With time, replacing hatred of Margaret Thatcher with perspective

Posted Tuesday, Apr. 09, 2013  comments  Print Reprints
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NEW YORK -- I don't remember where I got it -- a Marxism Today conference, perhaps (kids, that's what we did for fun in the late 1970s) -- but I have a strong recollection of the mood of those times. It felt as if Britain was falling apart.

Every week, there seemed to be an IRA terrorist attack or a transportation disaster -- a devastating fire in a train station, the sinking of a pleasure boat in the Thames. Whatever the cause, as soon as the surviving victims were bandaged up and rendered presentable, Prime Minister Margaret Thatcher would show up at the hospital for a photo op.

This filled Brits like me with a combination of rage and terror. Thus, the Thatchcard: "In the event of an accident, the holder of this card wishes it to be known that he/she does not wish to be visited by Mrs. Thatcher in any circumstances whatsoever."

I know how churlish that may sound now. I carried around a ridiculous piece of plastic announcing that if one of the leaders of the free world took the time to visit my sickbed, I wished her turned away. In my defense, Britain was suffused with such intense Thatcher hatred that the enmity expressed by Obama truthers seems like a love affair by comparison.

I'd spent my elementary school years yelling, "Thatcher, Thatcher, milk snatcher," because I was one of the kids deprived when, as education secretary, she abolished free school milk. Until that policy took effect, I'd spent every morning complaining bitterly about having to drink those odd little bottles of curdling room-temperature milk -- at least that's how it was served in my school -- but that didn't stop me from protesting the reform.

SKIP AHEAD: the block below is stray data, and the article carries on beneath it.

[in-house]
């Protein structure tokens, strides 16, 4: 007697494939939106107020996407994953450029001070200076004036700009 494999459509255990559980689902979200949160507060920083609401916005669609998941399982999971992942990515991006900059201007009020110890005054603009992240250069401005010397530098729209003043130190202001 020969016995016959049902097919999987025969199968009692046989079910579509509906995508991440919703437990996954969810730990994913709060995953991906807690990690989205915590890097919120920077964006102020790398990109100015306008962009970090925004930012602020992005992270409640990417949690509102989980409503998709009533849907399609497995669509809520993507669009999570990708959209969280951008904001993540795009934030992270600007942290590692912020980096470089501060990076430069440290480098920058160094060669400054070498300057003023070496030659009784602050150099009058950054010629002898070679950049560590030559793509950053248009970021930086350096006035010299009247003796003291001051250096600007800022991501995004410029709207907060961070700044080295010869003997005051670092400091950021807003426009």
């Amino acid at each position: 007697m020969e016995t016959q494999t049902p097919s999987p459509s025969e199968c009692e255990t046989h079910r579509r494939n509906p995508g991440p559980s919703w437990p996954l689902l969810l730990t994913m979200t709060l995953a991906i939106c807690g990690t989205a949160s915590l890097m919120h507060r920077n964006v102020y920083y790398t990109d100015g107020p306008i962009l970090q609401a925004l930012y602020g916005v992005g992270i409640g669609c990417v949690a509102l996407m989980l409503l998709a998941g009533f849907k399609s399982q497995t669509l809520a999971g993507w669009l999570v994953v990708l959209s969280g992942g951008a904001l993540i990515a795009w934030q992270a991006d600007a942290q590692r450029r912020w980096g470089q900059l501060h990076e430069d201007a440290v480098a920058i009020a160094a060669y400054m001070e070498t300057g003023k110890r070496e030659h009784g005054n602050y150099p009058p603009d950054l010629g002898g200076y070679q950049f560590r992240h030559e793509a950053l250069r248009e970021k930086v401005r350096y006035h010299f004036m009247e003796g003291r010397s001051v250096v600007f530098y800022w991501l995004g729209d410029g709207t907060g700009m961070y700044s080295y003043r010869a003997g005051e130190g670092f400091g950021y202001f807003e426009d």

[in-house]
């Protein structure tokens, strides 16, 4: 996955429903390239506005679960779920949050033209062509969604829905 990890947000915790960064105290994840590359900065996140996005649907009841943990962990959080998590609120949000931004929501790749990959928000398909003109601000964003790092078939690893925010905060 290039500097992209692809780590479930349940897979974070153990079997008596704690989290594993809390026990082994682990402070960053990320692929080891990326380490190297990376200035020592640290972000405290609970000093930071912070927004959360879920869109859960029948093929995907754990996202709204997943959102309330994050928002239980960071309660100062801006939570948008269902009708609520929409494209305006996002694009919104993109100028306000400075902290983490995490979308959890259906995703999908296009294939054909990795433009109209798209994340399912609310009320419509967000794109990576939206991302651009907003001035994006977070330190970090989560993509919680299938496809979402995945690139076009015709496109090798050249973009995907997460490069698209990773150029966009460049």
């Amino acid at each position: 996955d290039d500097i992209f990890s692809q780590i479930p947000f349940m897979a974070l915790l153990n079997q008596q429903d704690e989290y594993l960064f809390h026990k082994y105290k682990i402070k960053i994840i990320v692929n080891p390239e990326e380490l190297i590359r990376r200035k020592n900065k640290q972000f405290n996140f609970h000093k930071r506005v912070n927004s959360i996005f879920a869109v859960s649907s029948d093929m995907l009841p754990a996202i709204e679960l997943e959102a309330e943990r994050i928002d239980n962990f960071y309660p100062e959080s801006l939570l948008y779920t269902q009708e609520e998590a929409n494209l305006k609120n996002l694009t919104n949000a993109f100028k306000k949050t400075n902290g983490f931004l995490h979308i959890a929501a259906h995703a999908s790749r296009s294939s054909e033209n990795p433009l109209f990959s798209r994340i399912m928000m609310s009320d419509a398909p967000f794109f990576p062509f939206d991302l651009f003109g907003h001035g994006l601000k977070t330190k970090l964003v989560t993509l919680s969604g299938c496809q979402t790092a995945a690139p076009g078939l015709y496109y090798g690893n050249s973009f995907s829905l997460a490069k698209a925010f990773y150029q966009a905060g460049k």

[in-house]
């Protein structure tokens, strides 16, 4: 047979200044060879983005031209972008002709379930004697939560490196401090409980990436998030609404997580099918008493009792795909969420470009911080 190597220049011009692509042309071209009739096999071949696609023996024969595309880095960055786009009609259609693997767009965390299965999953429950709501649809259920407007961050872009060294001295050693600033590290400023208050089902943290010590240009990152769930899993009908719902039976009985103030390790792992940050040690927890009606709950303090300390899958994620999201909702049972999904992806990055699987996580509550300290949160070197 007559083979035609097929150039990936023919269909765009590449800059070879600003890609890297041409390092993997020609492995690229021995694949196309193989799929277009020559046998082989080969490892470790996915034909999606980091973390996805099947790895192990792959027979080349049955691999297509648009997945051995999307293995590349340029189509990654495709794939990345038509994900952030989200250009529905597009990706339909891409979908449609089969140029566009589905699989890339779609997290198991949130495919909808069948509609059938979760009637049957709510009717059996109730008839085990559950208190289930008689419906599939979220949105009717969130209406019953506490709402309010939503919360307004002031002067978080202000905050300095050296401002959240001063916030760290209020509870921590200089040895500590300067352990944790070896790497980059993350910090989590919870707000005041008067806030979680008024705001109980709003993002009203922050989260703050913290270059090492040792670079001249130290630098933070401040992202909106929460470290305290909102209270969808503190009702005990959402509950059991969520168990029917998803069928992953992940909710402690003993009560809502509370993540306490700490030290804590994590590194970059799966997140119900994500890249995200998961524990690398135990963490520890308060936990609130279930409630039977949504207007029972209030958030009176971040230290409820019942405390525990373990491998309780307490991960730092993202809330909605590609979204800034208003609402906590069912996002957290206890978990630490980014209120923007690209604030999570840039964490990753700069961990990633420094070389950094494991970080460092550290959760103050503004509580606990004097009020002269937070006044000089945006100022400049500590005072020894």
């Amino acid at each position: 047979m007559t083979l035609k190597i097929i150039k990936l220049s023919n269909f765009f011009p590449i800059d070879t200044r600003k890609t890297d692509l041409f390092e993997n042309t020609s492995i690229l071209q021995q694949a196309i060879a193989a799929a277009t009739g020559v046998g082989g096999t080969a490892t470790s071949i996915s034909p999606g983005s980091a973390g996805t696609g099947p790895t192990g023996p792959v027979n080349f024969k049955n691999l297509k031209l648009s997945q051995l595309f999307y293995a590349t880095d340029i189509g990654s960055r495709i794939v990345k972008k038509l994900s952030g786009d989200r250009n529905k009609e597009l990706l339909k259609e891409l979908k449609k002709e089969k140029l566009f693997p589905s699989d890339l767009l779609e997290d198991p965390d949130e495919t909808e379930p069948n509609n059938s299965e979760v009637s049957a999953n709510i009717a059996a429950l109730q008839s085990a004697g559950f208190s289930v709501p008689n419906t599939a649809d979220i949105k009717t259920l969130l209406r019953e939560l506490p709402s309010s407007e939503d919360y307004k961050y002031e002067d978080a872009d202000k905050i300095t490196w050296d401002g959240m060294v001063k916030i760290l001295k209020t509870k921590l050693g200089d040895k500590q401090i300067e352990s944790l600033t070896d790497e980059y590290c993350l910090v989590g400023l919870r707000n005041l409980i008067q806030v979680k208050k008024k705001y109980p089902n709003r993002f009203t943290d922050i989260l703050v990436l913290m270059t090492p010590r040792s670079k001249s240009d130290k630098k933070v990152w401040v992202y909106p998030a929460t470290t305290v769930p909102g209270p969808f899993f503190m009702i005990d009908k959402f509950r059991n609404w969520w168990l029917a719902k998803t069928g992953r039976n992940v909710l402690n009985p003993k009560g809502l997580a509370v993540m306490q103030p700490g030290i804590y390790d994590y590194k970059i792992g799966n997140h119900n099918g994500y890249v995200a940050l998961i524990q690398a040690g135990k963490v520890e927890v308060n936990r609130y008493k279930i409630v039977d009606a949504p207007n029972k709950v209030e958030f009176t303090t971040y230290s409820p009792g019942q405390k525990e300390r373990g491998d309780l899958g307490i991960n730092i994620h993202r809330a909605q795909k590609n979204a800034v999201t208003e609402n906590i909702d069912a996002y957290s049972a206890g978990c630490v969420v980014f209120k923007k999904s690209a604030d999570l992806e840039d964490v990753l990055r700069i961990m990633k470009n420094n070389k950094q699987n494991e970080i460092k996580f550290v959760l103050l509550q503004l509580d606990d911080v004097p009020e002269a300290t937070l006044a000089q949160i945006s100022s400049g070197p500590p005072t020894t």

Check out Elvis Costello's performance of Tramp the Dirt Down, a song in which he tells Thatcher: "I'd like to live/Long enough to savor/That when they finally put you in the ground/I'll stand on your grave and tramp the dirt down."

Why was Thatcher such a hated figure? Yes, it was about her policies -- privatization, the selling off of public housing, her wars against Argentina in the Falklands and against the miners and the working class in Britain -- but there was something else at work. On some level she was hated because she was a woman.

Between men who hated themselves for responding to Thatcher's stern, dominatrix-like scolding and women who wondered why our breakthrough female politician had to be a woman like her (though we surely knew that only an Iron Lady could have smashed the mold of British politics), the fact that Thatcher was female complicated things.

But in the typical British way, I have always believed that it was her slippery position in Britain's rigid class system that ramped up the levels of loathing. She grew up the daughter of a Midlands grocer in what the Guardian's Michael White called "the respectable working class." Although she famously learned to speak in a posh accent as she climbed the political ladder, she grew up in a house without an indoor bathroom.

Although throwing in her lot with the Conservative Party made her a traitor to her own class, the Tories apparently celebrated their colleague's upward mobility -- they did, after all, make her their leader, even if she was never quite "one of them."

These days, with the passing of time, the fading of memory, and the spirit of de mortuis nil nisi bonum, I feel guilty about all that hate.

This week, when I heard the news, after decades of dutifully shifting the darned thing from wallet to wallet, I finally retired the Thatchcard.

June Thomas is a Slate culture critic.

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